Typography Teachers at the Bauhaus - Experiments in Idealist Typefaces
Moholy-Nagy, Title page of: "Staatliches Bauhaus Weimar 1919-1923", 1923, Letterpress print.
schmidt maholy nagy
Herbert Bayer's cover for the 1923 book Staatliches Bauhaus, Weimar, 1919–1923

Bauhaus Typography

The Bauhaus School existed in Germany during the lull between WWI and WWI. (Please note: there is an expanded section about the Bauhaus on this site)

At first, practical fields of type application were restricted to small, miscellaneous printed matters. With the appointment of Moholy-Nagy in 1923, new ideas about the use of typography came to the Bauhaus. Nagy considered typography to be primarily a communications medium, and was concerned with the "clarity of the message in its most emphatic form." He combined text and photography into interrelated compositions of pure communication he named "Typofoto."

Joost Schmidt (1893–1948)

Joost Schmidt received his degree in painting in 1914 at the Grossherzoglich-Sächsische Kunstgewerbeschule (Grand Ducal Saxonian school of arts and crafts) in Weimar.

"Within the scope of the preliminary course at the Bauhaus Dessau, all students were required to attend two semesters of the lettering design course taught by Schmidt. Here, Schmidt explored the structure of letters —circle, square and rectangle—and their flexibility in terms of shape and size as well as the treatment of color and surface. In addition, he had his students examine aspects of advertising such as language, visual effect, psychology and economy. With his teaching, Joost Schmidt strove for the comprehensive reform of lettering, which was to be validated and standardized internationally."1

(Above: Schmidt's 1923 Bauhaus Exhibition Poster created while he was still at student,, incorporating the Bauhaus logo by Oskar Schlemmer)


Herbert Bayer (1900–1895)

Austrian Herbert Bayer was trained in the Art Nouveau style but soon was converted by the Bauhaus-Manifest. He enrolled in and studied at the Bauhaus for four years and, after passing his final examination, Bayer was appointed by the Bauhaus director, Walter Gropius, to head the new "Druck und Reklame" (printing and advertising) workshop in Dessau.

"Under Bayer's charge, the newly installed workshop developed into a professional studio for graphic design and commercial art. The study of the communicative potential of letterforms and typographic layout was part of a basic curriculum in the mechanics of visual education. Such innovations as the elimination of capital letters, and the replacement of the archaic Gothic alphabet used in German printing by a modern "cosmopolitan" font, and the concept of composition based on strong geometrical elements and expressive values of colors, testify to a move away from individually handcrafted and traditionally shaped goods towards objects meeting functional requirements suitable for mass production. In this regard, what became known as Bauhaus typography was also part of the social and political reform taking place at the school." 2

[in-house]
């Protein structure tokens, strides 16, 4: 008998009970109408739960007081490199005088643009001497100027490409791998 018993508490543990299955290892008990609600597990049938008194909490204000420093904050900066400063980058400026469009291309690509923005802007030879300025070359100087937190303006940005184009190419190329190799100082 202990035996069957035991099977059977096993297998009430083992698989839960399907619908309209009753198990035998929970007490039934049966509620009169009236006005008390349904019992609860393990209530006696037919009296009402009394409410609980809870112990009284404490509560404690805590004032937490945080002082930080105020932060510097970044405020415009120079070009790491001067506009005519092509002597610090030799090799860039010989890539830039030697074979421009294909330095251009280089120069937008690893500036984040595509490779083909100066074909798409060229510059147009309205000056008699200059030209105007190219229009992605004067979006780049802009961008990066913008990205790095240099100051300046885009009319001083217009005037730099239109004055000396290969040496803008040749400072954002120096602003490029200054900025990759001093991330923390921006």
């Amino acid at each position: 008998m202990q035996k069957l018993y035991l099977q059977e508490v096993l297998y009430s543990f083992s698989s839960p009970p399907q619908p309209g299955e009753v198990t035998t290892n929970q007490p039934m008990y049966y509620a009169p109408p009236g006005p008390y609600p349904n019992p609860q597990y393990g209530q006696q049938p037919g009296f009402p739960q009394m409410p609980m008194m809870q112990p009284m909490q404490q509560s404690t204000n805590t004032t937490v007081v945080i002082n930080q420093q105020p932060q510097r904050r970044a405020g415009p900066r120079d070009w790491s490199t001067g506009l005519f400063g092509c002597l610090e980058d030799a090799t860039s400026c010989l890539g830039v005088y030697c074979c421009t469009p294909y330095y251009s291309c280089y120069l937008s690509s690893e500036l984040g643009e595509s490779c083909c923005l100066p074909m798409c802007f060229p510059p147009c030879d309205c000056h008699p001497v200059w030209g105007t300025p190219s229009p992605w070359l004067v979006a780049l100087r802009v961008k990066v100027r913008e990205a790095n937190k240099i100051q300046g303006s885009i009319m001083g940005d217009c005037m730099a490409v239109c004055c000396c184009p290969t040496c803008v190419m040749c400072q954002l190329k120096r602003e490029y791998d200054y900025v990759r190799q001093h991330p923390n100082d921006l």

In 1925, Gropius commissioned Bayer to design a typeface for all Bauhaus communications and Bayer excitedly undertook this task. He used his approach to modern typography to create an "idealist typeface." The result was "universal" - a simple geometric sans-serif font. In Bayer's design, not only were serifs unnecessary, he felt there was no need for an upper and lower case for each letter. Part of his rationale was to simplify typesetting and the typewriter keyboard layout.

"Herbert Bayer was the only 'master' at the Bauhaus with a long-term commitment to typography, but—by comparison with Renner, Tschichold, or Trump, at Munich— his work showed little of the calligraphically trained and historically informed typographer's sensitivity to letterforms or the handling of text."3

These ideals were adopted by Jan Tschichold who never attended the Bauhaus, nor worked there, but visited and corresponded with teachers at the school. He was greatly influenced by the Bauhaus approach to typography.

byer_catalog albers_font bauhaus font  

The Bauhaus set forth elementary principles of typographic communication:

1. Typography is shaped by functional requirements.

2. The aim of typographic layout is communication (for which it is the graphic medium). Communication must appear in the shortest, simplest, most penetrating form.

3. For typography to serve social ends, its ingredients need internal organization - (ordered content) as well as external organization (the typographic material properly related).

Shown above:László Moholy-Nagy, catalog with samples of student work from the Bauhaus in Dessau.

Joseph Albers

Albers (1886-1976) was both a student and a teacher at the Bauhaus. Principally an abstract painter, Albers also was a designer and typographer.

His Kombinationschrift alphabet was a modular lettering system based upon 10 basic shapes derived from a circle and a square. it was designed to be efficient—both easy to learn and inexpensive to produce.
The result was not a legible as Bayer's but the idea of modularity was in line with the school philosophy of creating streamlined objects for mass production.

The radical constructivist designs we now immediately connect with Bauhaus were only carried out in drafts, drawings and lettering, not as commercial typefaces.


The typeface ITC Bauhaus is a design from 1975 by Ed Benguiat and Victor Caruso inspired by the ideas of Bayer, Schmidt et al, but it is not a revival of any Bauhaus design.








Online Archive of California



Tschichold, (Kinross/ McLean) The New Typography, The First Translation of the Revolutionary 1928 Document, Kinross' footnote #30.
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